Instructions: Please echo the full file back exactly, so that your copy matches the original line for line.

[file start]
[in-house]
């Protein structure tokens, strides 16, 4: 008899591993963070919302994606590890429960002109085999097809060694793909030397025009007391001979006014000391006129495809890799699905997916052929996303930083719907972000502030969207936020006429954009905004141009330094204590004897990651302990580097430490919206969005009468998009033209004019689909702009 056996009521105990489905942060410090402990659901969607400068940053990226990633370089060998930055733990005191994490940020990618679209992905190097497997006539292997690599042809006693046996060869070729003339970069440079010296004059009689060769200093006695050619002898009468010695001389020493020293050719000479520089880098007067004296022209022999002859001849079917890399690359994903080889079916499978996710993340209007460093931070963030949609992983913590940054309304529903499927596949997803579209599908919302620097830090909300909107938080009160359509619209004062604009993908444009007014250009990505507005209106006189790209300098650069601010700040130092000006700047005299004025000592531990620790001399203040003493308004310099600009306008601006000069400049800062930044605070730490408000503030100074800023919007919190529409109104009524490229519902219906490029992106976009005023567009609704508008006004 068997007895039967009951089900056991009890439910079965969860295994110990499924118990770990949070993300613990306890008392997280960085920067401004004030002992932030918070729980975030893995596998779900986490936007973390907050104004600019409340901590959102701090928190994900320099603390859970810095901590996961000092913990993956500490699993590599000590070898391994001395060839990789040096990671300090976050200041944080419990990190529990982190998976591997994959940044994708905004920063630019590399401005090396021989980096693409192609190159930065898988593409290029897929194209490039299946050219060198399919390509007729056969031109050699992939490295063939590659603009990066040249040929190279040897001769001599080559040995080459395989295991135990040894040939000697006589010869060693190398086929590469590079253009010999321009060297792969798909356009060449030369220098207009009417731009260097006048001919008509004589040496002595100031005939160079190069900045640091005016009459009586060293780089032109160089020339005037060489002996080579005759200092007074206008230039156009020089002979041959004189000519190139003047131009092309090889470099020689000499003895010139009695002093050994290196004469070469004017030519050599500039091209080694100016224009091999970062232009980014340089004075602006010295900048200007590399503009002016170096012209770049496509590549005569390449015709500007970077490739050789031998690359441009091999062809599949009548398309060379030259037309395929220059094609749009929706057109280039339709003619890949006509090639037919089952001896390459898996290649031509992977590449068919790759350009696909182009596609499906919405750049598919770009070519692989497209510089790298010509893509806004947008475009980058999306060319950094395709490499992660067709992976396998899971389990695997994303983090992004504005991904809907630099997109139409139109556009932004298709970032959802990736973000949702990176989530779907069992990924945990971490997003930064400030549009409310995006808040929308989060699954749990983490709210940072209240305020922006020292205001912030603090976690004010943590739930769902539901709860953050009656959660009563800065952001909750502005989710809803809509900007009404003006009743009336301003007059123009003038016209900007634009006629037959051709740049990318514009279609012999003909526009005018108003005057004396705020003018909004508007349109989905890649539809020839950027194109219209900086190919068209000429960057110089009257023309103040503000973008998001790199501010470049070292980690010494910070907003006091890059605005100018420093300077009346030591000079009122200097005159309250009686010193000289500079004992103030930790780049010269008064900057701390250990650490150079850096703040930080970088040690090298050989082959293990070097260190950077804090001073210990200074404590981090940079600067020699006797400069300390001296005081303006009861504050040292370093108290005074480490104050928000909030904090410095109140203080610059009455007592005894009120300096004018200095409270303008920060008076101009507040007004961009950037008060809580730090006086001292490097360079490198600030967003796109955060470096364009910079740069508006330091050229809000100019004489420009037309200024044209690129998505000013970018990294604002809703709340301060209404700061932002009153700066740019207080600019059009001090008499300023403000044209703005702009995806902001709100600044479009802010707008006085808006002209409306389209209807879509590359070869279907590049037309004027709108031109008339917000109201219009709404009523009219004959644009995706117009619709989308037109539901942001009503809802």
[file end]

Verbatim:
[in-house]
């Protein structure tokens, strides 16, 4: 008899591993963070919302994606590890429960002109085999097809060694793909030397025009007391001979006014000391006129495809890799699905997916052929996303930083719907972000502030969207936020006429954009905004141009330094204590004897990651302990580097430490919206969005009468998009033209004019689909702009 056996009521105990489905942060410090402990659901969607400068940053990226990633370089060998930055733990005191994490940020990618679209992905190097497997006539292997690599042809006693046996060869070729003339970069440079010296004059009689060769200093006695050619002898009468010695001389020493020293050719000479520089880098007067004296022209022999002859001849079917890399690359994903080889079916499978996710993340209007460093931070963030949609992983913590940054309304529903499927596949997803579209599908919302620097830090909300909107938080009160359509619209004062604009993908444009007014250009990505507005209106006189790209300098650069601010700040130092000006700047005299004025000592531990620790001399203040003493308004310099600009306008601006000069400049800062930044605070730490408000503030100074800023919007919190529409109104009524490229519902219906490029992106976009005023567009609704508008006004 068997007895039967009951089900056991009890439910079965969860295994110990499924118990770990949070993300613990306890008392997280960085920067401004004030002992932030918070729980975030893995596998779900986490936007973390907050104004600019409340901590959102701090928190994900320099603390859970810095901590996961000092913990993956500490699993590599000590070898391994001395060839990789040096990671300090976050200041944080419990990190529990982190998976591997994959940044994708905004920063630019590399401005090396021989980096693409192609190159930065898988593409290029897929194209490039299946050219060198399919390509007729056969031109050699992939490295063939590659603009990066040249040929190279040897001769001599080559040995080459395989295991135990040894040939000697006589010869060693190398086929590469590079253009010999321009060297792969798909356009060449030369220098207009009417731009260097006048001919008509004589040496002595100031005939160079190069900045640091005016009459009586060293780089032109160089020339005037060489002996080579005759200092007074206008230039156009020089002979041959004189000519190139003047131009092309090889470099020689000499003895010139009695002093050994290196004469070469004017030519050599500039091209080694100016224009091999970062232009980014340089004075602006010295900048200007590399503009002016170096012209770049496509590549005569390449015709500007970077490739050789031998690359441009091999062809599949009548398309060379030259037309395929220059094609749009929706057109280039339709003619890949006509090639037919089952001896390459898996290649031509992977590449068919790759350009696909182009596609499906919405750049598919770009070519692989497209510089790298010509893509806004947008475009980058999306060319950094395709490499992660067709992976396998899971389990695997994303983090992004504005991904809907630099997109139409139109556009932004298709970032959802990736973000949702990176989530779907069992990924945990971490997003930064400030549009409310995006808040929308989060699954749990983490709210940072209240305020922006020292205001912030603090976690004010943590739930769902539901709860953050009656959660009563800065952001909750502005989710809803809509900007009404003006009743009336301003007059123009003038016209900007634009006629037959051709740049990318514009279609012999003909526009005018108003005057004396705020003018909004508007349109989905890649539809020839950027194109219209900086190919068209000429960057110089009257023309103040503000973008998001790199501010470049070292980690010494910070907003006091890059605005100018420093300077009346030591000079009122200097005159309250009686010193000289500079004992103030930790780049010269008064900057701390250990650490150079850096703040930080970088040690090298050989082959293990070097260190950077804090001073210990200074404590981090940079600067020699006797400069300390001296005081303006009861504050040292370093108290005074480490104050928000909030904090410095109140203080610059009455007592005894009120300096004018200095409270303008920060008076101009507040007004961009950037008060809580730090006086001292490097360079490198600030967003796109955060470096364009910079740069508006330091050229809000100019004489420009037309200024044209690129998505000013970018990294604002809703709340301060209404700061932002009153700066740019207080600019059009001090008499300023403000044209703005702009995806902001709100600044479009802010707008006085808006002209409306389209209807879509590359070869279907590049037309004027709108031109008339917000109201219009709404009523009219004959644009995706117009619709989308037109539901942001009503809802």